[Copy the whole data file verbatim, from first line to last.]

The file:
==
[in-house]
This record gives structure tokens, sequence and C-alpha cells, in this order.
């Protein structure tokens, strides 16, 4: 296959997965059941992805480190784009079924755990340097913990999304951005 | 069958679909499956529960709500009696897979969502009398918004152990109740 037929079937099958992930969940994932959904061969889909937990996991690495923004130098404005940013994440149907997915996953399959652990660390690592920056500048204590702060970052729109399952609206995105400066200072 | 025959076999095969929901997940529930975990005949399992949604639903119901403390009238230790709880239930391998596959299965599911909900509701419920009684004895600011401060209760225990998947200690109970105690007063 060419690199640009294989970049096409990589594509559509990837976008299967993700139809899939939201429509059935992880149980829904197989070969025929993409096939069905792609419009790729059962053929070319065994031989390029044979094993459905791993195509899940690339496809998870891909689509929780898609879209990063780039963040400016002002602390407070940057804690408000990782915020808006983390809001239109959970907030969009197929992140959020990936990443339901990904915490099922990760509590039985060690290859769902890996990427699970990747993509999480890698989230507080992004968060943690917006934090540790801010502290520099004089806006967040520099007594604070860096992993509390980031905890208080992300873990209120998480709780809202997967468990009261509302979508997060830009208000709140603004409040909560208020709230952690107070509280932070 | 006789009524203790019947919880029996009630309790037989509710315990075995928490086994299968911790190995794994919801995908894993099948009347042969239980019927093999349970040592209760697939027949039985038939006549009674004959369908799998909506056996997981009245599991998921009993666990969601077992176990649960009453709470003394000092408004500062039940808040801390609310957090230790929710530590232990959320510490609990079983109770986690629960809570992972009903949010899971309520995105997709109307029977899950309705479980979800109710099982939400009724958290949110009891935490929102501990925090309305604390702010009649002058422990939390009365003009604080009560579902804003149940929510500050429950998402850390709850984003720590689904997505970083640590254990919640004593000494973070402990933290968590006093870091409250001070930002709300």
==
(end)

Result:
[in-house]
This record gives structure tokens, sequence and C-alpha cells, in this order.
């Protein structure tokens, strides 16, 4: 296959997965059941992805480190784009079924755990340097913990999304951005 | 069958679909499956529960709500009696897979969502009398918004152990109740 037929079937099958992930969940994932959904061969889909937990996991690495923004130098404005940013994440149907997915996953399959652990660390690592920056500048204590702060970052729109399952609206995105400066200072 | 025959076999095969929901997940529930975990005949399992949604639903119901403390009238230790709880239930391998596959299965599911909900509701419920009684004895600011401060209760225990998947200690109970105690007063 060419690199640009294989970049096409990589594509559509990837976008299967993700139809899939939201429509059935992880149980829904197989070969025929993409096939069905792609419009790729059962053929070319065994031989390029044979094993459905791993195509899940690339496809998870891909689509929780898609879209990063780039963040400016002002602390407070940057804690408000990782915020808006983390809001239109959970907030969009197929992140959020990936990443339901990904915490099922990760509590039985060690290859769902890996990427699970990747993509999480890698989230507080992004968060943690917006934090540790801010502290520099004089806006967040520099007594604070860096992993509390980031905890208080992300873990209120998480709780809202997967468990009261509302979508997060830009208000709140603004409040909560208020709230952690107070509280932070 | 006789009524203790019947919880029996009630309790037989509710315990075995928490086994299968911790190995794994919801995908894993099948009347042969239980019927093999349970040592209760697939027949039985038939006549009674004959369908799998909506056996997981009245599991998921009993666990969601077992176990649960009453709470003394000092408004500062039940808040801390609310957090230790929710530590232990959320510490609990079983109770986690629960809570992972009903949010899971309520995105997709109307029977899950309705479980979800109710099982939400009724958290949110009891935490929102501990925090309305604390702010009649002058422990939390009365003009604080009560579902804003149940929510500050429950998402850390709850984003720590689904997505970083640590254990919640004593000494973070402990933290968590006093870091409250001070930002709300």